Elisa Graf 9:33
Yeah. It’s totally true. Actually, one of my guests. He said some things in our episode that I didn’t know were uncomfortable for him. And then he didn’t want to share it. We finally came around after it was published to tell me Oh, I really wish I hadn’t said that. Because if it gets around to one of my friends, they’re gonna be upset. So it was you know, is a pretty important story. It was actually but it wasn’t that hard for me to take those details out. So I want So I knew I said, I’ll just go back and I’ll scrub them. And I’ll just put it back up again. Yeah, replace the audio file. Yeah. And so in, he was so grateful. And after that, you know, I got a lot more listens on that particular one. So I think he did pass it around after that. Yeah. But it’s hard. It’s right. He didn’t want to listen to it. I don’t think he wanted to listen to him. He had regrets about what he’d said. And then it literally was a period of a month or something. So it took some time before we ironed that out that he finally told me and then I was able to fix it. And then it took him a long time to listen to that. So it’s a process.

Craig Constantine 10:34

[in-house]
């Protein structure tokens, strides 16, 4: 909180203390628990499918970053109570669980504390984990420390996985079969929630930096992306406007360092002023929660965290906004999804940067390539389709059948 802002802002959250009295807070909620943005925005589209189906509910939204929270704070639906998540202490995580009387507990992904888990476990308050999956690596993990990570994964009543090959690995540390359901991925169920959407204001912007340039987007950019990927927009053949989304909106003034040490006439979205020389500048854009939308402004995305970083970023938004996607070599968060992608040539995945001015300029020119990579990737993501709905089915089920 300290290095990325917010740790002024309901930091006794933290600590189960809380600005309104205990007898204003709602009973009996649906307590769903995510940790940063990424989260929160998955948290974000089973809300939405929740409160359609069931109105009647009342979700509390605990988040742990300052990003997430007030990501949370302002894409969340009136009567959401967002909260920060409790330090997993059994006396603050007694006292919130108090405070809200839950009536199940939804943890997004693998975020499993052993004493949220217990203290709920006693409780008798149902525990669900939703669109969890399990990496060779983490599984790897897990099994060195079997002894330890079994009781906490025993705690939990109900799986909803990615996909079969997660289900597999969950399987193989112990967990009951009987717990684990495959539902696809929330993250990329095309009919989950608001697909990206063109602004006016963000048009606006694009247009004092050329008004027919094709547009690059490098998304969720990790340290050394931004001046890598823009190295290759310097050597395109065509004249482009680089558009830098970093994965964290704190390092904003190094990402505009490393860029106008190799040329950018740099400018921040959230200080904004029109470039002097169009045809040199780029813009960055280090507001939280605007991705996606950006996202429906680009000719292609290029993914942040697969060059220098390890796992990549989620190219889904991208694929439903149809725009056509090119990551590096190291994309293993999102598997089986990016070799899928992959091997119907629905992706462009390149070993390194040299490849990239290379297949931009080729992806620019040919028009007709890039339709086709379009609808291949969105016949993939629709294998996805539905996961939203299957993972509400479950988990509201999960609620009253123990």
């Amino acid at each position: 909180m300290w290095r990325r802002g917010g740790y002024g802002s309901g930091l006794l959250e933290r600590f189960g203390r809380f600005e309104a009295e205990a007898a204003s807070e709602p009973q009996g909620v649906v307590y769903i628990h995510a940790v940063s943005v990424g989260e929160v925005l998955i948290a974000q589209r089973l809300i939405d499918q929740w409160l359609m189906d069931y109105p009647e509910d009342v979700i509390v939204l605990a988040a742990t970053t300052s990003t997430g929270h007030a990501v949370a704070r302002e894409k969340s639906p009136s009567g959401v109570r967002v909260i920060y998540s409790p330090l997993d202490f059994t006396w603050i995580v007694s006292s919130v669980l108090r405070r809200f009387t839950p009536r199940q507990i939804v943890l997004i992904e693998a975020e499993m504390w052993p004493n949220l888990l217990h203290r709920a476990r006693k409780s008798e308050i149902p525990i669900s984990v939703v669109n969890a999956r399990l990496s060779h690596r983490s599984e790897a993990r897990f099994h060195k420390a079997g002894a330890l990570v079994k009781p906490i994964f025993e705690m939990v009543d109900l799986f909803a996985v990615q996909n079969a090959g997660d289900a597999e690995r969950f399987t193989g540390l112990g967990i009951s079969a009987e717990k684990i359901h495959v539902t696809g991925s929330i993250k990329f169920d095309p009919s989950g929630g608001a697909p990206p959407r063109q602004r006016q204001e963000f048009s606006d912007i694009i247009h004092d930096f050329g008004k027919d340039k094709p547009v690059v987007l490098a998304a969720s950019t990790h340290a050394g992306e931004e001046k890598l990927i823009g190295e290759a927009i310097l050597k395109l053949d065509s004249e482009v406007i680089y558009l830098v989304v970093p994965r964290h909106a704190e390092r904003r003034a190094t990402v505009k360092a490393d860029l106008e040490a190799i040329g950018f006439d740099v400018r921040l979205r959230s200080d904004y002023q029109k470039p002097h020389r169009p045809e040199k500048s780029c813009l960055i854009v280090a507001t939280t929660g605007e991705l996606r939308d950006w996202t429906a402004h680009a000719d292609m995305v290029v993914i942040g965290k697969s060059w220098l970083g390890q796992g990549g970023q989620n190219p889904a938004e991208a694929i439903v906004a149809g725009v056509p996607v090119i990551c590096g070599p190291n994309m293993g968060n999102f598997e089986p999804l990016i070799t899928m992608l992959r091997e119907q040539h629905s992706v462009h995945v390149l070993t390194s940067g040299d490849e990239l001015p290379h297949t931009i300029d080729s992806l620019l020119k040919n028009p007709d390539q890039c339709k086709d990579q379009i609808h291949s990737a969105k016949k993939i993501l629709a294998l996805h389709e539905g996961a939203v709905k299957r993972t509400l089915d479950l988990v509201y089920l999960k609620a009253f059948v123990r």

I do occasionally. I personally think that, alright, you’re always gonna have followers who subscribe to your show and listen to everything that you do. Like, you’re always gonna have fans. But setting aside those people who are the diehards, they listen, everything, I could hide the podcast under a rock, they would find it, setting aside those people. I think most people who listen to podcasts are listening to one episode. I have episodes that are like five years old, and people are still downloading. I’m like, I have like 15 downloads of Episode 12. I’m like, Huh, I can’t even remember, like, I had to go look, oh, was that. And I think what’s happening is, as you do more and more episodes and build that body of work, then those pieces in the back catalogue, unless you’re doing a show, that is very time, you know, like the Daily News. But like the stories that you’re sharing, those sit there and they don’t, they don’t have a half life, they don’t deteriorate, people are going to find the topic that you talked about where they’re going to find that particular person. And they’ll listen to that two years from now or three years from now. And I really think that that’s where the experimental podcast I mentioned, the downloads are spread all over. It’s not like I get seven or eight downloads in the first 24 hours on that podcast. It’s tiny. But when I look at the most common episode, I was like, why is this episode have 400 downloads and it’s a, it’s just people are listening to that one, which ironically, is a quote from my mother, oh, my God, that’s great. Which I didn’t attribute to her cuz she must have got it from somewhere. But the quote is, nothing tastes as good as skinny feels. That’s number one. And I think people are sharing it. So I think, you know, you and I have hit on this thing of like, yeah, you have to do the work yourself. You have to, you know, share your own things in a way that you think is appropriate and meaningful for what you’re sharing. Don’t rely on your guests don’t expect that just because you landed a really popular guest, you can sit on their coattails. And, and don’t underestimate how valuable the work is, even when it’s sitting out there. For years I that continues to surprise me.